The caboose has been a tradition in American railroading since the mid-1800s. By the mid-1920s, “there were approximately 34,000 cabooses operating on U.S. railroads. Today, only a few hundred cabooses remain, used in transfer work, and on yard jobs, work trains, and trains that require backup moves,” according to an article in Trains Magazine linked here.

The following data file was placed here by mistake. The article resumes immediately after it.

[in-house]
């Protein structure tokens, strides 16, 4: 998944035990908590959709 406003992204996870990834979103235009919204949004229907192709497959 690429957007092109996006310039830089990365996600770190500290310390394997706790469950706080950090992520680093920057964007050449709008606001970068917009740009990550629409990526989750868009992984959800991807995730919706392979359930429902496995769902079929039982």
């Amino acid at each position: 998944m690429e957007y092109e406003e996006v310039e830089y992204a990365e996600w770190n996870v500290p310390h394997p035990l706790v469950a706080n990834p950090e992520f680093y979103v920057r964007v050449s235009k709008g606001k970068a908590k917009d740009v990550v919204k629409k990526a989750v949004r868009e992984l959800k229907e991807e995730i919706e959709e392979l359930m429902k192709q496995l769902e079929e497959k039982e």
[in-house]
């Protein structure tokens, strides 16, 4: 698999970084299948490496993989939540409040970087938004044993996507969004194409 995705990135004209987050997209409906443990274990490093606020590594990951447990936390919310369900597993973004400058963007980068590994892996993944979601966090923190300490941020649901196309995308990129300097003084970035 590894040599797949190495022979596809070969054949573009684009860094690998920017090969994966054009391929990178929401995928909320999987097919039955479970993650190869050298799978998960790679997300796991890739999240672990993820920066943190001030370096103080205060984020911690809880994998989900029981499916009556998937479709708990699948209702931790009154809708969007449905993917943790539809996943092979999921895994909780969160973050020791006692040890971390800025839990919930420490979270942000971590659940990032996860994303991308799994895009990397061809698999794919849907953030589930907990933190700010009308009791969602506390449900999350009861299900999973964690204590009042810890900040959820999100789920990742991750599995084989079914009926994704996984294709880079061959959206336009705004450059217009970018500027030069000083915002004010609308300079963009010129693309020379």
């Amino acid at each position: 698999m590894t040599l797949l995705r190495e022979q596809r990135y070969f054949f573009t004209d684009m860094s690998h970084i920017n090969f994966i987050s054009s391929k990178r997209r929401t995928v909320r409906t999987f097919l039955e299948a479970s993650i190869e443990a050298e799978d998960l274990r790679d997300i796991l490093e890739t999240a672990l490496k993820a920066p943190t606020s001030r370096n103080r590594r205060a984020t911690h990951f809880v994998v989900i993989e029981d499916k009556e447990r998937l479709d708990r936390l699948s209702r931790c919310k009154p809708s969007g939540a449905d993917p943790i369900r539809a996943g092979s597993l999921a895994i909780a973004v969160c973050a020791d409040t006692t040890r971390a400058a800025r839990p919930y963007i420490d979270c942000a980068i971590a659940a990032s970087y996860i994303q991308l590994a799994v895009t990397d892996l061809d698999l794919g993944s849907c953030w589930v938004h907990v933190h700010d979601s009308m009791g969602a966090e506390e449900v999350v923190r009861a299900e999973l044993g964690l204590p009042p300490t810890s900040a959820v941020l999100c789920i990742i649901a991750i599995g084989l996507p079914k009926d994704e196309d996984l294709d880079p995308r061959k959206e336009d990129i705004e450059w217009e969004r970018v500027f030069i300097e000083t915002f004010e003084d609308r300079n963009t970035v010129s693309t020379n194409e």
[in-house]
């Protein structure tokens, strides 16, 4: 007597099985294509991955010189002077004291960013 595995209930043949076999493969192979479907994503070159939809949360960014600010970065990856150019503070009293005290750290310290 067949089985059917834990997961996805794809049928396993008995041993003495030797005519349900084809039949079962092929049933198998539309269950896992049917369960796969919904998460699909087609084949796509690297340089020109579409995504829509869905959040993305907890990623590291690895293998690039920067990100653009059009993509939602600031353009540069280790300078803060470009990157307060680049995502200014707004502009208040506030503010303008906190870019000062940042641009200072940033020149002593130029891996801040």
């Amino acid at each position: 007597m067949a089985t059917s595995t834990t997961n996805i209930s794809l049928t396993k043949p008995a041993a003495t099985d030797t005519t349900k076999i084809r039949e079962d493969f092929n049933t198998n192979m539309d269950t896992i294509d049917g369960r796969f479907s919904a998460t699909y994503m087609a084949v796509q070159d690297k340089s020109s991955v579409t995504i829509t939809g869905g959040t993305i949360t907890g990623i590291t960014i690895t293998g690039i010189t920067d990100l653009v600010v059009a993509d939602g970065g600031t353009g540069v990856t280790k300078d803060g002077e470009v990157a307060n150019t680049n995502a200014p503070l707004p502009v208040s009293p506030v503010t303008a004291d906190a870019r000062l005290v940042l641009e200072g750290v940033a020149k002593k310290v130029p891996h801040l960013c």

Cabooses cost more to build and maintain than revenue generating freight cars, and required more switching operations to add or uncouple to each train, costing railroads valuable time. Mainline operations of the caboose ceased in the 1980s at varying times for different railroads depending on what state they operated in. Virginia was the last state to hold out, ending the requirement for a caboose in 1988. Now a casualty of technology, the caboose endures as an American icon.

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